Lumix G90 Announced Hail the Baby G9

Posted Apr. 6th, 2019 by Daniel J. Cox

The return of the built-in flash

Whahoooo… as Yukon Cornelius would say. Panasonic is finally giving us a stills oriented camera that brings back the built-in, on-camera, flash. Hallelujah, and Gloriosky as my mama often sings.

Few people know this, but Yukon Cornelius carried a Lumix G9 in his rucksack to capture proof of the bumble.

However you describe it, I’m extremely happy about this development. The only thing that would make it better is if it were a G9 with a built-in flash. But the newly announced G90 will fill the void nicely and be a great addition to my camera bag as a wonderful tool for people pictures and macro photography.

Let’s see the same on a revised Lumix G9

About the only disappointment I had with the release of the Lumix G9 is the fact it was missing a built-in flash. I’ve heard from both Nikon and now Lumix that pros don’t want a built-in flash, and I say bunk in triplicate. Build it tough, build it stout, and I would buy a camera with one over a camera without every time.

Lumix G90 G95
Here’s the G90 with the fabulous pop-up flash.

Above is an image of the newly announced Lumix G90 showing the built-in flash. Why is an onboard flash so important? Because having even a small amount of electronic light can make or break a photograph. Having it built into the camera but hidden means you have extra light as long as you have the camera. I regularly bring a camera and forget or don’t want to carry a flash. But having even just a small amount of electronic flash can be extremely helpful for filling in shadows, for both people and animals, under tough lighting conditions.

Introducing the Lumix G90

Lumix G90 G95

Panasonic DC-G90 Specs

PixelsActual: 21.77 Megapixel
Effective: 20.3 Megapixel
AV Recording
Aspect Ratio16:9
Focus ModeContinuous-Servo AF (C), Flexible (AFF), Manual Focus (M), Single-Servo AF (S)
Autofocus PointsContrast Detection: 49
Viewfinder Resolution2,360,000 Dot
Viewfinder Eye Point20 mm
Viewfinder Coverage100%
Viewfinder MagnificationApprox. 0.74x
Diopter Adjustment-4 to +4 m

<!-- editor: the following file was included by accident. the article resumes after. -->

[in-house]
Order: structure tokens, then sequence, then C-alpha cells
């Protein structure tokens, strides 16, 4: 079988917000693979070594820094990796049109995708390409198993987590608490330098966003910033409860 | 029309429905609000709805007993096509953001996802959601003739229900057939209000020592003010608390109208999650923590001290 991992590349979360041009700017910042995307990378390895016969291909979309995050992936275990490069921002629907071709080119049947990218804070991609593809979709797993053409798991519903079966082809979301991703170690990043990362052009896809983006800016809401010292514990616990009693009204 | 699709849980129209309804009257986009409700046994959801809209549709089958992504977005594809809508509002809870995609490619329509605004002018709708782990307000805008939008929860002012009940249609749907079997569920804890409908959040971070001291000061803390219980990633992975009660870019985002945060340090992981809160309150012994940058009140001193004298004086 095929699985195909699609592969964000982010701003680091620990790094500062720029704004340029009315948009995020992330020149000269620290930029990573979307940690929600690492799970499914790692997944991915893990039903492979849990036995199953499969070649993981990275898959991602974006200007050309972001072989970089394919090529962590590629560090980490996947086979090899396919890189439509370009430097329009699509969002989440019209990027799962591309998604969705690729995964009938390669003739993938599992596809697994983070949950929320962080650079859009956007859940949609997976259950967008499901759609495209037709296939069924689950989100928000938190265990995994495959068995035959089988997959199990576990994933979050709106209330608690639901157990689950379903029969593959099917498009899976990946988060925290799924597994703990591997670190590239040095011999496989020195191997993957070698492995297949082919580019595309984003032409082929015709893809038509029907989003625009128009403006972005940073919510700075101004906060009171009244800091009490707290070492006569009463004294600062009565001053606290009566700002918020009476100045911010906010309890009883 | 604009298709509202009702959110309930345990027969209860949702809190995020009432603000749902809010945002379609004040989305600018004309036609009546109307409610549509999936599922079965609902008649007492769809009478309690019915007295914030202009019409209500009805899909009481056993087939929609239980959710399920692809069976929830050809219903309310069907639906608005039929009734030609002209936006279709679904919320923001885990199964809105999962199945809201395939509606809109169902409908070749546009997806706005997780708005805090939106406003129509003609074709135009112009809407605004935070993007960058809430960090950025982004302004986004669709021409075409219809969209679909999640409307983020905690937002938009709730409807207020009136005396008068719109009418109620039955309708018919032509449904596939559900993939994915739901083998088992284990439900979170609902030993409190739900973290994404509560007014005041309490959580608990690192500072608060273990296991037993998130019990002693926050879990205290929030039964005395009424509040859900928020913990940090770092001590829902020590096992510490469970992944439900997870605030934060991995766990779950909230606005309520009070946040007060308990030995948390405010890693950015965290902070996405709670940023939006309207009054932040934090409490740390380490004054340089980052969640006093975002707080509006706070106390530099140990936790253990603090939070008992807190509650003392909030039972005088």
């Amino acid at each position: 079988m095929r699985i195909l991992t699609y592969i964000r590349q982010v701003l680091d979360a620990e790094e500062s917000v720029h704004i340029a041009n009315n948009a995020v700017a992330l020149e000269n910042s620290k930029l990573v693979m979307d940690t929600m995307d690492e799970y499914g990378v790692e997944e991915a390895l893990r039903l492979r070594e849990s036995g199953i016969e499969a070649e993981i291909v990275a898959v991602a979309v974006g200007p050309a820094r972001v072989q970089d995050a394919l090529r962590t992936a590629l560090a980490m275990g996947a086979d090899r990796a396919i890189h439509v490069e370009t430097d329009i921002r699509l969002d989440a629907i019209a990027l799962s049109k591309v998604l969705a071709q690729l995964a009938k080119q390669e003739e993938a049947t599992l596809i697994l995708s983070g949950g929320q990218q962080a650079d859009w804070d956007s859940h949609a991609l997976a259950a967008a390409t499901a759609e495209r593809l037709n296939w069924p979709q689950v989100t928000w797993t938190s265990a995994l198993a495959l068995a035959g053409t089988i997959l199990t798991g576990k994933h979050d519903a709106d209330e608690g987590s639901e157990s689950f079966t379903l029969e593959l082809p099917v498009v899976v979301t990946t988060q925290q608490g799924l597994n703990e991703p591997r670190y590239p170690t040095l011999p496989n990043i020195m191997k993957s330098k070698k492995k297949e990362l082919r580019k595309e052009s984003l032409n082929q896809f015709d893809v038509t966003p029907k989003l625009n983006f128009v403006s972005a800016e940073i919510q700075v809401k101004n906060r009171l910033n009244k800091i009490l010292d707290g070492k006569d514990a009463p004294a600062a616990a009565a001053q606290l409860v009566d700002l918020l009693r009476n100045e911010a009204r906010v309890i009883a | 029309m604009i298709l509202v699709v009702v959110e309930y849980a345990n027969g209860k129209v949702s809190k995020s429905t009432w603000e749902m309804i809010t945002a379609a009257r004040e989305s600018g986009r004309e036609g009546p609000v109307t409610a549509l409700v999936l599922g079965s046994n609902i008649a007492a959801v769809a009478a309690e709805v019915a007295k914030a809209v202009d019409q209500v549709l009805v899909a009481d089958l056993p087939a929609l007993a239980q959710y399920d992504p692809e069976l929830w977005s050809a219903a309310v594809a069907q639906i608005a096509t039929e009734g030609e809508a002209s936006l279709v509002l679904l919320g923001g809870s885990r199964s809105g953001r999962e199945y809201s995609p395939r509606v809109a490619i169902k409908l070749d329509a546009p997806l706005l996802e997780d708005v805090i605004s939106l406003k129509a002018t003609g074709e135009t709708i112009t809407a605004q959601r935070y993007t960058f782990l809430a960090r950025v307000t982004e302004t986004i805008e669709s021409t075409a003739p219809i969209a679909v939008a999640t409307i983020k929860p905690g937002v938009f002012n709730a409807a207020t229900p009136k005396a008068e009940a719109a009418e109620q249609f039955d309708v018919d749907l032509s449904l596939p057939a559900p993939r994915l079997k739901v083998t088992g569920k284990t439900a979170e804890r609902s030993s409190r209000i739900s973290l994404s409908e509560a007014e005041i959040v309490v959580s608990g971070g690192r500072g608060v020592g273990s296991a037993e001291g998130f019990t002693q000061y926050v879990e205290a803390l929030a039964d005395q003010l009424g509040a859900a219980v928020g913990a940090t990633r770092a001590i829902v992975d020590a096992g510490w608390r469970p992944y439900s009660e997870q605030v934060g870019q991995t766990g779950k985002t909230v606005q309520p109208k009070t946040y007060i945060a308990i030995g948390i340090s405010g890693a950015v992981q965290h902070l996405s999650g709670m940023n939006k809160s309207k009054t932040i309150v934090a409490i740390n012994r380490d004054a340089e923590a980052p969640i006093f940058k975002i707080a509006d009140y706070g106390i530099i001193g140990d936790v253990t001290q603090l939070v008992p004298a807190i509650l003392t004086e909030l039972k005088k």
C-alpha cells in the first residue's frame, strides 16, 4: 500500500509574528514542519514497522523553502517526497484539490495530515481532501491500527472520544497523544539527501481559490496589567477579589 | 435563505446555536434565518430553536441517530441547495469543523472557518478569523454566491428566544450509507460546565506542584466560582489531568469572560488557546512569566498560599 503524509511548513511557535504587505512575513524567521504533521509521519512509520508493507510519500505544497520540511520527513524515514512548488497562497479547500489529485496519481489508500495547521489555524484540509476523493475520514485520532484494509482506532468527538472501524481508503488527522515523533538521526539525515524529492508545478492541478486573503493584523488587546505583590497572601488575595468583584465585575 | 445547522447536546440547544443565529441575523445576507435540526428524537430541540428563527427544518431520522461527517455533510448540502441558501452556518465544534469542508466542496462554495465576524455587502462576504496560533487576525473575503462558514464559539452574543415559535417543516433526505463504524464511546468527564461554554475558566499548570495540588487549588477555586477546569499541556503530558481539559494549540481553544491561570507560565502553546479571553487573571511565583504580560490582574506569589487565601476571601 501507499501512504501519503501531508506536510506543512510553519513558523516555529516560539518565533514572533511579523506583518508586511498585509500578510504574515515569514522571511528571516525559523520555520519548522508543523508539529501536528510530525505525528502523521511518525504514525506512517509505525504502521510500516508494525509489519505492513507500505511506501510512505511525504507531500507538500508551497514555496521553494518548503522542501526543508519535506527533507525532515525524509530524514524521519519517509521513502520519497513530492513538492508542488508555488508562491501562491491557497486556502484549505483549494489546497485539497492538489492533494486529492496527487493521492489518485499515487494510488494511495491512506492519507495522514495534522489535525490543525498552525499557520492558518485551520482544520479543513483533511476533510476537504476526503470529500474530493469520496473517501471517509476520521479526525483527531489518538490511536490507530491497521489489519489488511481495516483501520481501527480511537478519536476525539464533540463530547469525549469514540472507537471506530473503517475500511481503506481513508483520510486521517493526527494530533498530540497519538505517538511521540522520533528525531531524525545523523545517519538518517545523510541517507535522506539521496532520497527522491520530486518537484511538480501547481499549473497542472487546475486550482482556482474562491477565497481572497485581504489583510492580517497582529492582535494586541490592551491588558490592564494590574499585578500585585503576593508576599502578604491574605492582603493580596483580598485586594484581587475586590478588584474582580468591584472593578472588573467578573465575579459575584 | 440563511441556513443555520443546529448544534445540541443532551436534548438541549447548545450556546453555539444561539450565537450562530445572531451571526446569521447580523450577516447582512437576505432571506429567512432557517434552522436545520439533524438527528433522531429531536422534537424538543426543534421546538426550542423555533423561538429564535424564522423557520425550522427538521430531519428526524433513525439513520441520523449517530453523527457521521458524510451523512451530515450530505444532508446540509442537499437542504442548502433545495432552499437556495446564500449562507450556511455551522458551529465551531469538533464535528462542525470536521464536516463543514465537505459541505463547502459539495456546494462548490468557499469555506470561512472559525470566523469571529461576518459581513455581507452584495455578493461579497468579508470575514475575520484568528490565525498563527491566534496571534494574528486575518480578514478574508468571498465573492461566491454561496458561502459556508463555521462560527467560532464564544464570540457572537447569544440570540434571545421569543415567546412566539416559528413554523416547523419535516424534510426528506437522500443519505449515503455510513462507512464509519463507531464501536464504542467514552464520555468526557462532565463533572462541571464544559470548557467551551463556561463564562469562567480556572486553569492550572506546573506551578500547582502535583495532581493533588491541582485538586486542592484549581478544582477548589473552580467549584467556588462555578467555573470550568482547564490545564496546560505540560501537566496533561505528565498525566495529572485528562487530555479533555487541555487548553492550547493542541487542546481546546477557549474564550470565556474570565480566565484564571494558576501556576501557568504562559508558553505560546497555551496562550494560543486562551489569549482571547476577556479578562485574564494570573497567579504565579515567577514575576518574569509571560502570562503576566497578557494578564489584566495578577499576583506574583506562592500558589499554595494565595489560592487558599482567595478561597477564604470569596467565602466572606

Exposure Control
Metering MethodCenter-Weighted Average, Multiple, Spot
White BalanceAuto, Cloudy, Color Temperature, Daylight, Flash, Incandescent, Shade, White Set 1, White Set 2, White Set 3, White Set 4
Continuous ShootingUp to 9 fps at 20.3 MP for up to 30 Exposures (Raw Format)
Up to 6 fps at 20.3 MP for up to 30 Exposures (Raw Format)
Up to 2 fps at 20.3 MP for up to 30 Exposures (Raw Format)
Up to 9 fps at 20.3 MP for up to 600 Exposures (JPEG Format)
Up to 6 fps at 20.3 MP for up to 600 Exposures (JPEG Format)
Up to 2 fps at 20.3 MP for up to 600 Exposures (JPEG Format)
Up to 30 fps at 8.3 MP (JPEG Format)
Flash ModesAuto, Auto/Red-Eye Reduction, Forced On, Forced On/Red-Eye Reduction, Off, Slow Sync, Slow Sync/Red-Eye Reduction
External Flash ConnectionHot Shoe
Battery1 x DMW-BLC12 Rechargeable Lithium-Ion Battery Pack, 7.2 VDC, 1200 mAh (Approx. 290 Shots per Charge)
Operating Temperature14 to 104°F / -10 to 40°C
Operating Humidity10 to 80%
Kit Lens
Angle of View84.05° to 20.44°
Minimum Focus Distance7.87″ / 20 cm
Maximum Magnification0.27x
Optical Design11 Elements in 9 Groups
Diaphragm Blades7, Rounded
Image StabilizationYes
Dimensions (D x L)2.60 x 2.80″ / 66 x 71 mm

Fill flash to the rescue for outdoor people pics

Using a flash to fill in the shadows under, let’s say a baseball cap, is a huge benefit. Not only are you filling in the shadows, but you’re also balancing the flash with the ambient light. Below is an example my wife Tanya shot of me several years ago. I was on a boat under the protective canopy. She shot one with no flash. I suggested she pop the built-in flash up which is the next exposure. The third and final exposure is the first one that looked very dark. To lighten it I made adjustments to the image in Mylio basically giving it a +2 stop exposure increase.

Fill flash
Far left. No flash. Middle, flash set to -1 EV. Far right is the first image with a +2 stop exposure increase in software.

Below is another example of adding just a small blip of light that changes the entire image. Keep in mind, this image of Tanya is a long hike into the backcountry of Colorado. I had no interest in hauling an external flash, but when we got to this basin I realized a little flash would be very helpful. I popped up the built-in flash of my Nikon D70 and added the light I needed.

Fill flash
Tanya checking out a flower field guide in the Colorado Rockies. Just a small blip of light from the built-in flash in a Nikon D70 brightened her jacket and the shadows beneath her hat. There was even enough light to illuminate the book so you can actually see it’s a field guide.
Fill flash
Same image shot with no pop-up flash from the Nikon D70.

It works for wildlife as well

Often times a pop-up flash can also be extremely helpful for wildlife. Keep in mind that when I use flash with animals I’m only using a very low output we call fill flash. Some people feel that flash should not be used on animals, but they base that critique on the fact they were at a party somewhere and were photographed in a dark room with their pupils adjusted for the dark and all of a sudden, POW! A flash goes off and they’re momentarily blinded. That hurts and rightfully so.